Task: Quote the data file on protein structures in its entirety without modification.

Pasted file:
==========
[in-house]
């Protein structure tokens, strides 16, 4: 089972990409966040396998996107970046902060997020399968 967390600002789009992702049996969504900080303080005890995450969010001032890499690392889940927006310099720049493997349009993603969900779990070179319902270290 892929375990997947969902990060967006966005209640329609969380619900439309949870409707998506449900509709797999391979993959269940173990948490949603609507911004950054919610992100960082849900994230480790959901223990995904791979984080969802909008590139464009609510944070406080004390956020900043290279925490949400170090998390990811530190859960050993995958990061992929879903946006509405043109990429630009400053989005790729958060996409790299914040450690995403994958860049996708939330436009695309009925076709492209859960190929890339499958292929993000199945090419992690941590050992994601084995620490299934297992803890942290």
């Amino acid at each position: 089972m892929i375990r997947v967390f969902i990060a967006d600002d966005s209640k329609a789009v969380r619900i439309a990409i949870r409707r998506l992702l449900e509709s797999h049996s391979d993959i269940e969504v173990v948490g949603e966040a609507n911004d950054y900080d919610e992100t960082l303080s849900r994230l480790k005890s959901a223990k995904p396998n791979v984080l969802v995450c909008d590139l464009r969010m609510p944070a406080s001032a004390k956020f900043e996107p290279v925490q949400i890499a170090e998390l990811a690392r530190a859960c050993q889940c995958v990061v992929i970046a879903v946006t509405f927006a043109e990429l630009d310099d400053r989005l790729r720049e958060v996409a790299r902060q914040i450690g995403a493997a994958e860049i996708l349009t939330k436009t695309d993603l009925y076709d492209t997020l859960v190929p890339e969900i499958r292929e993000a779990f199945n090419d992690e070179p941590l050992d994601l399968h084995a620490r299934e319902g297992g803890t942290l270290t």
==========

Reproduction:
[in-house]
């Protein structure tokens, strides 16, 4: 089972990409966040396998996107970046902060997020399968 967390600002789009992702049996969504900080303080005890995450969010001032890499690392889940927006310099720049493997349009993603969900779990070179319902270290 892929375990997947969902990060967006966005209640329609969380619900439309949870409707998506449900509709797999391979993959269940173990948490949603609507911004950054919610992100960082849900994230480790959901223990995904791979984080969802909008590139464009609510944070406080004390956020900043290279925490949400170090998390990811530190859960050993995958990061992929879903946006509405043109990429630009400053989005790729958060996409790299914040450690995403994958860049996708939330436009695309009925076709492209859960190929890339499958292929993000199945090419992690941590050992994601084995620490299934297992803890942290």
């Amino acid at each position: 089972m892929i375990r997947v967390f969902i990060a967006d600002d966005s209640k329609a789009v969380r619900i439309a990409i949870r409707r998506l992702l449900e509709s797999h049996s391979d993959i269940e969504v173990v948490g949603e966040a609507n911004d950054y900080d919610e992100t960082l303080s849900r994230l480790k005890s959901a223990k995904p396998n791979v984080l969802v995450c909008d590139l464009r969010m609510p944070a406080s001032a004390k956020f900043e996107p290279v925490q949400i890499a170090e998390l990811a690392r530190a859960c050993q889940c995958v990061v992929i970046a879903v946006t509405f927006a043109e990429l630009d310099d400053r989005l790729r720049e958060v996409a790299r902060q914040i450690g995403a493997a994958e860049i996708l349009t939330k436009t695309d993603l009925y076709d492209t997020l859960v190929p890339e969900i499958r292929e993000a779990f199945n090419d992690e070179p941590l050992d994601l399968h084995a620490r299934e319902g297992g803890t942290l270290t």